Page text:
I debated about doing a review of the current Christian film from Pure Flix called Do You Believe because I honestly don’t want to spoil the rawness of the experience I was able to have. I normally don’t care about spoilers but I think in this case my not knowing much about the film really helped me to respond and be inspired by it. I hadn’t even seen the trailer but I liked Pure Flix last film God’s Not Dead so I went out to see it and left very inspired.
Enjoyment of this film goes back to my post entitled Consider the Audience. Currently Do You Believe has a low Rotten Tomatoes score with most critics calling it preachy and overbearing. My response to such critics would be ‘it simply wasn’t made for you”. There are some movies made for toddlers, some for teens, others for Mormons and some for Christians. Does that give movies made for a target audience a complete pass to be horrible? No of course not but it also means if you aren’t in that audience you will probably have a hard time relating to the movie just like adults have a hard time enjoying Barney or Dora the Explorer It isn’t made for you.
Basically Do You Believe takes the Crash approach telling 12 stories of faith with a strong cast including Mira Sorvino, Sean Astin, Ted McGinley, Cybill Shepherd and Lee Majors.
McGinley plays a pastor who is inspired by the question ‘do you believe and if so what are you going to do about it?’ and that kind of gets the story going for his congregation.
Alexa Vega is very good as a troubled girl who bonds with a returning marine.
Brian Bosworth is a man who sacrifices his own comfort to help those around him.
Mira Sorvino is a mother to an adorable little girl who is dealing with poor health and homelessness and Shepherd and Majors are a couple whose only daughter died tragically and they are unable to move on.
I particularly liked the story of Bobby played by Liam Matthews who talks about Jesus to a dying man as an EMT and is asked to apologize or lose his job. I thought that was very true to life and very moving. It asks the question ‘if you were put on trial as a Christian is there enough evidence to convict you?’.
The only storyline which didn’t work for me involved the African American characters who were very cliched street thugs with names like Nefarious and Kriminal. The performances aren’t bad but the writing could have been better for these characters.
I don’t really want to go into any more of the plot but it does get intense and could be upsetting for small children. I would recommend adults, older children and teens see it first and then decide if it is something appropriate for your younger children.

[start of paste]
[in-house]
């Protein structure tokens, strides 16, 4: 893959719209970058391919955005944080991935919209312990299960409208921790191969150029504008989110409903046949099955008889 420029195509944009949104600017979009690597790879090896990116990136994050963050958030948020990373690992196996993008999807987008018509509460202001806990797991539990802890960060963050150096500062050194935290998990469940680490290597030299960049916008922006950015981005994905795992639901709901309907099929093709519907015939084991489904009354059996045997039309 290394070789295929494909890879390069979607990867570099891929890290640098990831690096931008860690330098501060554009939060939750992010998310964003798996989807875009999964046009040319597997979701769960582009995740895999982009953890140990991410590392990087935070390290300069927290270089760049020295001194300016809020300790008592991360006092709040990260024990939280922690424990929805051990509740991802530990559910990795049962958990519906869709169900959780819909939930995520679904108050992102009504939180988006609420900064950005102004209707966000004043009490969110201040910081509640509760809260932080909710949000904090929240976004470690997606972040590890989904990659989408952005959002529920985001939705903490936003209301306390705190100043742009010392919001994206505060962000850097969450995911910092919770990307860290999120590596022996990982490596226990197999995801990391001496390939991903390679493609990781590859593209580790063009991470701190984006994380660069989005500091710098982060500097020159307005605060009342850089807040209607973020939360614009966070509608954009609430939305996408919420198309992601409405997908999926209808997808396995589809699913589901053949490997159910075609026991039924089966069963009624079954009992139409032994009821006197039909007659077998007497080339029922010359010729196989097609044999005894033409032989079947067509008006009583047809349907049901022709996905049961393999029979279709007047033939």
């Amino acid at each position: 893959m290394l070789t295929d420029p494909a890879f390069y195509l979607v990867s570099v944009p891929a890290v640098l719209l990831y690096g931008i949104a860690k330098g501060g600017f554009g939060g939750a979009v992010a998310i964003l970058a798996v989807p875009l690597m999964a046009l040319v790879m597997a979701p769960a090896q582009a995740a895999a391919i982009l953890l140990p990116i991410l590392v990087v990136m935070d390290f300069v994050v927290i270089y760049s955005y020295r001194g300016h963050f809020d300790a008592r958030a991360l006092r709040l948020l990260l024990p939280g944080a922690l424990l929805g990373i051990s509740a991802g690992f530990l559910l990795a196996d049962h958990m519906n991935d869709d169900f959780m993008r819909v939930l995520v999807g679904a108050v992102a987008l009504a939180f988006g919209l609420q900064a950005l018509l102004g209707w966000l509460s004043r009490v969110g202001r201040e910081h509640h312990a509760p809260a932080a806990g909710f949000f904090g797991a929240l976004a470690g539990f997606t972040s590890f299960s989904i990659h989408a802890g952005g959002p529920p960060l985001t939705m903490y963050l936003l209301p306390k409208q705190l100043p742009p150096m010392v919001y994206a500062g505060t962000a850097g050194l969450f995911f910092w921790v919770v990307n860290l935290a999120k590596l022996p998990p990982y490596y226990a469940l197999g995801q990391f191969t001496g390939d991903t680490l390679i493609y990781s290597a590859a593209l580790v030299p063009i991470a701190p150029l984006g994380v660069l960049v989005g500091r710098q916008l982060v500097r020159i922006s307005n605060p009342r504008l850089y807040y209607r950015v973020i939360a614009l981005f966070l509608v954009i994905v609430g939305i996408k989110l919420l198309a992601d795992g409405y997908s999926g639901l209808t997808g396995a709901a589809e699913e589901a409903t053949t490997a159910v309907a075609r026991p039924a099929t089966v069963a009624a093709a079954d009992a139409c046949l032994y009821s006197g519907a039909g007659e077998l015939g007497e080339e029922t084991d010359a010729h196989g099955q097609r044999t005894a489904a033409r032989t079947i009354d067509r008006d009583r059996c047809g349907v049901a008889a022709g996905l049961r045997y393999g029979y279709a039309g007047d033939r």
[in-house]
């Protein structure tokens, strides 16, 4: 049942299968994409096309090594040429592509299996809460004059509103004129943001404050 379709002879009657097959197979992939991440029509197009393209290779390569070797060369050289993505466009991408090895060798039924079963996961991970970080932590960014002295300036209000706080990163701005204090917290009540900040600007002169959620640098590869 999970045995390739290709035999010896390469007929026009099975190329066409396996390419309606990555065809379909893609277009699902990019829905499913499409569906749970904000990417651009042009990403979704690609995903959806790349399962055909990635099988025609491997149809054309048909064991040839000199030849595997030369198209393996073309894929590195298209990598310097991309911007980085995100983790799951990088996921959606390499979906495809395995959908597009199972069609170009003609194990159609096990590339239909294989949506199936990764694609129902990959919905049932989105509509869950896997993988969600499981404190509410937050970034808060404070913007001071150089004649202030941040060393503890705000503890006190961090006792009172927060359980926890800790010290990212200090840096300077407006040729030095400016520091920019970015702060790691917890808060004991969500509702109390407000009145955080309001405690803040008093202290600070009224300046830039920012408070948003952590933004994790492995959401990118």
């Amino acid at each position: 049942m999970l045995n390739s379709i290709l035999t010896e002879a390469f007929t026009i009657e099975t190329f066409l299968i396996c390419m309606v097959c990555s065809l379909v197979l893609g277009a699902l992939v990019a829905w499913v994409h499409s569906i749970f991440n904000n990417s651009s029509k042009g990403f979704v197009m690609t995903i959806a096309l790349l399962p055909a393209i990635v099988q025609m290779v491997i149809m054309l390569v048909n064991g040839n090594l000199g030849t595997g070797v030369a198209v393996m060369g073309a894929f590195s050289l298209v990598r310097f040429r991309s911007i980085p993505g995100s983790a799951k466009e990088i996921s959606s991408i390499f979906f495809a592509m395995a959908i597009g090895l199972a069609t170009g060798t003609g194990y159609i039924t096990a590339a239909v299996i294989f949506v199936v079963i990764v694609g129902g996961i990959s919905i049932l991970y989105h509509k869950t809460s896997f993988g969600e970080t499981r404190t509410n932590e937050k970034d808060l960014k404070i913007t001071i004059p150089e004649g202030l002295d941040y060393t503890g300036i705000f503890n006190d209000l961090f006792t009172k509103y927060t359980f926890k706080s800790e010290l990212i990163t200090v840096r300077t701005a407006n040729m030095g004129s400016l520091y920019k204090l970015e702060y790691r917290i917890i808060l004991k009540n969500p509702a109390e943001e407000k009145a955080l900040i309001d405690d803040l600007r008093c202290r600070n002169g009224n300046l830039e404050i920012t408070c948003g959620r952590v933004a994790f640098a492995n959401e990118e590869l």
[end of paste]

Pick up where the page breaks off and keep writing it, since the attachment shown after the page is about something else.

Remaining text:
In some ways films about faith and romance have the same challenges. The true authentic experience of falling in love or being converted when not happening to you can seem trite, silly, one-dimensional etc. That’s why movies like Do You Believe get such bad reviews. I’m not trying to say it is perfect because it isn’t but the experiences of the 12 characters for the most part felt real and authentic to what it is like to be converted and face various challenges to faith.
I don’t know if there is much these films could do in order to not come off as preachy and simplistic to those who have not undergone a conversion experience. I guess you could have movies like Noah which I liked but most Christians disliked that tries to bridge the gap between believer and nonbeliever but it services the nonbeliever audience more. As far as a movie of faith and particularly conversion that resonates with all viewers it is tough. Chariots of Fire? The Mission? Do You Believe is certainly not on that level but it tells a satisfying, inspiring story of Christian life for its intended audience.
As far as comparing it to God’s Not Dead it is tough. Its 12 characters are much better than the side characters of God’s Not Dead. Sean Astin is an especially big improvement from Dean Cain. However, the core focus of the professor and the student in God’s Not Dead drew me in more than any of the 12 stories of Do You Believe. Part of that is because I had a similar experience in college and really related to what the student was going through. Do You Believe is way more of a Christian film where God’s Not Dead had themes anyone of faith could relate too as faith shaming happens whether you are Mormon, Evangelical, Jewish or Muslim. So, the appeal is more narrow but the overall movie is probably better in Do You Believe.
So if you are Christian and want to see something inspiring that could be a part of your family scripture study go see Do You Believe. I was really moved by it and despite what the critics say found it thought provoking and inspiring. If you are not Christian it is a definite pass. But again I don’t think that is a knock against the movie. It is made for a particular audience and that audience will enjoy it.
Hope I kept that spoiler free enough. If any of you do see it let me know what you think.
Overall Grade- B Content Grade- B